“That doesn’t normally happen between agencies — people do their own research to get money for their own initiatives,” she noted.

In the current post-response period of learning and evaluation, Weisbaum hopes to harness that sentiment and is asking those involved to share their terms of reference for external evaluations of their Ebola response programs. She said this would reduce duplication of efforts.

“It would help people to see where the gaps are,” she said. “You don’t want a repetition of what happened in the first 20 days, why didn’t people get in earlier, or how should we have collaborated better.”

So far, no organizations have submitted their information. But the hub is set to continue beyond the end of March by being relocated into a different Bond group. And Weisbaum hopes the hub model will be replicated in the future when other similar disasters occur.

“We want to encourage people to be open and honest and do things in a different way,” she said.

A different future

The head of charity Goal’s Ebola response program Darren Hanniffy believes U.K. aid agencies will work together differently in the future as a result of the Ebola experience. He said his organization learned valuable lessons from other organizations on the ground, because partners were open about the difficulties they encountered.

Hanniffy also suggested DfID will change its approach, based on the evidence of how it operated during the crisis. The department “responded wholly and completely,” he said. “It became not just about funding, but very much a complete commitment at all levels.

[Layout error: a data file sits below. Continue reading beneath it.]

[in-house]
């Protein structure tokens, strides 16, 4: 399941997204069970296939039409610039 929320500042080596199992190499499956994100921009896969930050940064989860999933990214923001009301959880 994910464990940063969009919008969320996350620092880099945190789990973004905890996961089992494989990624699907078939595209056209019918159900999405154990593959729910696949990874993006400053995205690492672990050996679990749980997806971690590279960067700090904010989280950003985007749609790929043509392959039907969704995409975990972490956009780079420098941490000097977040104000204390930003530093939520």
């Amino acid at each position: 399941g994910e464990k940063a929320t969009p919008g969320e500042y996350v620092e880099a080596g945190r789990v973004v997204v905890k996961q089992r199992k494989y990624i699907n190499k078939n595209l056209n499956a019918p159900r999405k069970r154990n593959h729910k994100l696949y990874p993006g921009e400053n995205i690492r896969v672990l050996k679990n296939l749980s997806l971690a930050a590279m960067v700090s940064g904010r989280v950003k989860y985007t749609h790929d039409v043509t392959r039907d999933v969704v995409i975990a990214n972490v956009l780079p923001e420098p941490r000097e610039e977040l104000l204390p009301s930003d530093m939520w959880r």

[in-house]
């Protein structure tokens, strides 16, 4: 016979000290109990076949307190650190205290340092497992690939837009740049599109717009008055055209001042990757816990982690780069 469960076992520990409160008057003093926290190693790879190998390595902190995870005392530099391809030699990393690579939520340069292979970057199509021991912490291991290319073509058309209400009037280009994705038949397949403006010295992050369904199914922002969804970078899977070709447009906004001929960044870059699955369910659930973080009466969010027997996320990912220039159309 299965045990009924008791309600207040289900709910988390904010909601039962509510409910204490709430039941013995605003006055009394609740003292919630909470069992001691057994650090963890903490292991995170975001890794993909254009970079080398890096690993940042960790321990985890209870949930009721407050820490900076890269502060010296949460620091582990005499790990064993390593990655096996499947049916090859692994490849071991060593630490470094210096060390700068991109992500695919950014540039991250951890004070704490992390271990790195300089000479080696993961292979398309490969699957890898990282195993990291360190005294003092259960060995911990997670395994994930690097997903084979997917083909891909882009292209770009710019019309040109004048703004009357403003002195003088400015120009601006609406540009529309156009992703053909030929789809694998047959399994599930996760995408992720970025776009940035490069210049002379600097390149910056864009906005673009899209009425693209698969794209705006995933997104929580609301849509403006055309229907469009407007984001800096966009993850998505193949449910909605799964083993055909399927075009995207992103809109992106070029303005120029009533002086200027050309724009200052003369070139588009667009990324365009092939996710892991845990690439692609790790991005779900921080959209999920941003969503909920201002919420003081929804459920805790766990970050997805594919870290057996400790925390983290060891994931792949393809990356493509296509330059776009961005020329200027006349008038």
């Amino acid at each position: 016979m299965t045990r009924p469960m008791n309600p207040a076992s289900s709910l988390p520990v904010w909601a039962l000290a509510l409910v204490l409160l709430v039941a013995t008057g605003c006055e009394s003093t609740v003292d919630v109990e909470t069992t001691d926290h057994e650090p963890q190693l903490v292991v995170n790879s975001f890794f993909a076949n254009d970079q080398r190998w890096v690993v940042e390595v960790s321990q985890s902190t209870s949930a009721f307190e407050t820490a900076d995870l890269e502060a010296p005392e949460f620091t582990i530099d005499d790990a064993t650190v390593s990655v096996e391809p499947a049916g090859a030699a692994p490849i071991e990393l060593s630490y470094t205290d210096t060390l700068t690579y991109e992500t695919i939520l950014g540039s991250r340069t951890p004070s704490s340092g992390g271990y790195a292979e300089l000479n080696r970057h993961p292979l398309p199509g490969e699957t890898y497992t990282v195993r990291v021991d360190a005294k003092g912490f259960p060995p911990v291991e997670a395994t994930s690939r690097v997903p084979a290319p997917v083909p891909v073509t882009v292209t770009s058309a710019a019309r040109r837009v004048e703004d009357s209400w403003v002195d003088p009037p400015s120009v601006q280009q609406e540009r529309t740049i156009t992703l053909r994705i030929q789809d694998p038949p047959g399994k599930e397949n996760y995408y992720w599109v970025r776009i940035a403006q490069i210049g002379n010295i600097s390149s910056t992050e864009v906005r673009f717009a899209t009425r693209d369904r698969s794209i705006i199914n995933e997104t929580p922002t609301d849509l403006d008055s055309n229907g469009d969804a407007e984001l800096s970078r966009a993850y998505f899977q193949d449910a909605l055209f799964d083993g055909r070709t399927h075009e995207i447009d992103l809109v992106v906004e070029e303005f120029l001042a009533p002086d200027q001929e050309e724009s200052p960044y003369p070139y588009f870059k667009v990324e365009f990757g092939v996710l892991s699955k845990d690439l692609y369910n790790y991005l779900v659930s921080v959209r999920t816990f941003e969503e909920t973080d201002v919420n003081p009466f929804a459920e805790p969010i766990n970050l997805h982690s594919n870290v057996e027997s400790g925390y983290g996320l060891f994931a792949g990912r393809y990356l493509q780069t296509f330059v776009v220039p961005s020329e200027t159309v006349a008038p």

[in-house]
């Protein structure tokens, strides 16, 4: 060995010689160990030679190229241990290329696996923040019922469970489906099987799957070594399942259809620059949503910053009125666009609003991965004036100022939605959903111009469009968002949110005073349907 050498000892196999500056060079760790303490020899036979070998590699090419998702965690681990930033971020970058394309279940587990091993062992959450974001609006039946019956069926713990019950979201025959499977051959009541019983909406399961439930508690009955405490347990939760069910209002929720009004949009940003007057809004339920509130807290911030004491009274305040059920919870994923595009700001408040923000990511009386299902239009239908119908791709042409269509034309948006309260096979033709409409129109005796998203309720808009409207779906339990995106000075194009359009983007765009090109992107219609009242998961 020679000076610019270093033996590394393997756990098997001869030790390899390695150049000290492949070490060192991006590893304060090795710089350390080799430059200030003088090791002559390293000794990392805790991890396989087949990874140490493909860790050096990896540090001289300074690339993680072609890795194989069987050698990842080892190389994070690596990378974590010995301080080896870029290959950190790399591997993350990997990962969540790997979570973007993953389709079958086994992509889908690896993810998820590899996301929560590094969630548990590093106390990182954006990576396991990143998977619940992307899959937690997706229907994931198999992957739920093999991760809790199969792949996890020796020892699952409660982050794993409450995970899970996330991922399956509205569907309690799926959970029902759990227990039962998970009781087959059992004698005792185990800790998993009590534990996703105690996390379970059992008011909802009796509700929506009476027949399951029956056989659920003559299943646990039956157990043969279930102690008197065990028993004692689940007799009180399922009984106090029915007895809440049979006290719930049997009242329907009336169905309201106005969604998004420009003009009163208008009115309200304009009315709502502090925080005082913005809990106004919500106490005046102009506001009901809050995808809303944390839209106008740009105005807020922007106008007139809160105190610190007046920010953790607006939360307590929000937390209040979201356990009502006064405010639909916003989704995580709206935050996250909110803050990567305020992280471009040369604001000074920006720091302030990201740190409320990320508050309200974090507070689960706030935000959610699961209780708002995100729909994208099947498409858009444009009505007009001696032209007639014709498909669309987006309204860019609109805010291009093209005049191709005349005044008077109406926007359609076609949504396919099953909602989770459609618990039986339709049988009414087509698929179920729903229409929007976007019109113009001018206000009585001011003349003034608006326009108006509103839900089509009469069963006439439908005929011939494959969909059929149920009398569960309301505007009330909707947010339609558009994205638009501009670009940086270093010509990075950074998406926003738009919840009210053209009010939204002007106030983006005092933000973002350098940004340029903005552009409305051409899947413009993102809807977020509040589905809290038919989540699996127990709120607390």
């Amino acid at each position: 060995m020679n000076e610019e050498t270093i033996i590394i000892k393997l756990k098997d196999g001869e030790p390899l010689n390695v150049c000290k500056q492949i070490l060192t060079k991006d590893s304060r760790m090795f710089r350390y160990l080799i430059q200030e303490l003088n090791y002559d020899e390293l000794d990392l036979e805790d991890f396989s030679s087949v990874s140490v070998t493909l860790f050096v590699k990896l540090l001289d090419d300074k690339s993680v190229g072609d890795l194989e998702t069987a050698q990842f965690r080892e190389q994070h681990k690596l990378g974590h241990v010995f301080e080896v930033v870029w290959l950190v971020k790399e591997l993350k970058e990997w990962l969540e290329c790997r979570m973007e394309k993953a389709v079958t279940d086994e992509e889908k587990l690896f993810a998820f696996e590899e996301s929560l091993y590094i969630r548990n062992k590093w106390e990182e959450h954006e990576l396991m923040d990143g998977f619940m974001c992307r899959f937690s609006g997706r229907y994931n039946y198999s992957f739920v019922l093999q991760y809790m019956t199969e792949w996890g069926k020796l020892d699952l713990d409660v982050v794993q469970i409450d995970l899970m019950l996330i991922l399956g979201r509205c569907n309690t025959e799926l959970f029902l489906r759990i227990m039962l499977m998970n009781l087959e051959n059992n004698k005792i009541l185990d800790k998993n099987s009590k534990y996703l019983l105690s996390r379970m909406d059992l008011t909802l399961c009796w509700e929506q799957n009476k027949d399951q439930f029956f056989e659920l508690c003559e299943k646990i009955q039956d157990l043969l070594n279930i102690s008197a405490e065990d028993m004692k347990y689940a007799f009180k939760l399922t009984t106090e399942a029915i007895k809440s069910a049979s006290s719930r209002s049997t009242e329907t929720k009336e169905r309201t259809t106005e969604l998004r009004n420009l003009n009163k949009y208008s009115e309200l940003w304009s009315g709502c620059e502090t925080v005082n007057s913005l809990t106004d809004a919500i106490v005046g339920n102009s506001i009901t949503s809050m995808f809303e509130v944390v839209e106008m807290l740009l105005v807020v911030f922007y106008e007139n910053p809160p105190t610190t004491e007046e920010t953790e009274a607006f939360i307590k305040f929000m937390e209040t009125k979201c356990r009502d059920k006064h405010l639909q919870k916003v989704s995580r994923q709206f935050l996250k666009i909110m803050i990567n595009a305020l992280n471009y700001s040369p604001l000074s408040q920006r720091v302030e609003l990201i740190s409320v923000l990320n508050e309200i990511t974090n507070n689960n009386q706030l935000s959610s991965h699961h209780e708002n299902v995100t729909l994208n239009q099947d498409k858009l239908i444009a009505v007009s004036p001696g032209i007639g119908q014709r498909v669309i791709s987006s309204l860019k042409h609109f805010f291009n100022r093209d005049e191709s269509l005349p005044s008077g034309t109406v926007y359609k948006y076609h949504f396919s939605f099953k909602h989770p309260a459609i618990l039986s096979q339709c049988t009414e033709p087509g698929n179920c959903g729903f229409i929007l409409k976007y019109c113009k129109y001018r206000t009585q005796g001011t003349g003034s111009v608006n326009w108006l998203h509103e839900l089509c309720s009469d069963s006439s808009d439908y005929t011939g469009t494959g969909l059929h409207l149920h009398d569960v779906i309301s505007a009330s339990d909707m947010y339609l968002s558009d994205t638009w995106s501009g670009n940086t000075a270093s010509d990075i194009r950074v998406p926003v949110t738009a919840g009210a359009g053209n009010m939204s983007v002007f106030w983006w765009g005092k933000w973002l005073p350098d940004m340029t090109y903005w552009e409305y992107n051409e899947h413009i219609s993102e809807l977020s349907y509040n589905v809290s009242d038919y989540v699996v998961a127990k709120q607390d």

“Even when it was unpopular and there was public outcry about aid workers traveling out there, and the hysteria created by the media about the virus, the British government stayed fast and consistently maintained the position that they weren’t going to back down, reduce their support or falter at providing staff,” he noted.

Hanniffy pointed to the fact DfID created a subdepartment to support agencies like Goal, which he said was “way beyond what was considered the normal relationship.” This supported human resources, insurance and setting up supply chains.

“DfID has learned a lot,” he concluded.

What changes should DfID consider implementing to improve responses to humanitarian crises? Have your say by leaving a comment below.

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About the author

  • Gabriella Jóźwiak

    Gabriella Jóźwiak is an award-winning journalist based in London. Her work on issues and policies affecting children and young people in developing countries and the U.K. has been published in national newspapers and magazines. Having worked in-house for domestic and international development charities, Jóźwiak has a keen interest in organizational development, and has worked as a journalist in several countries across West Africa and South America.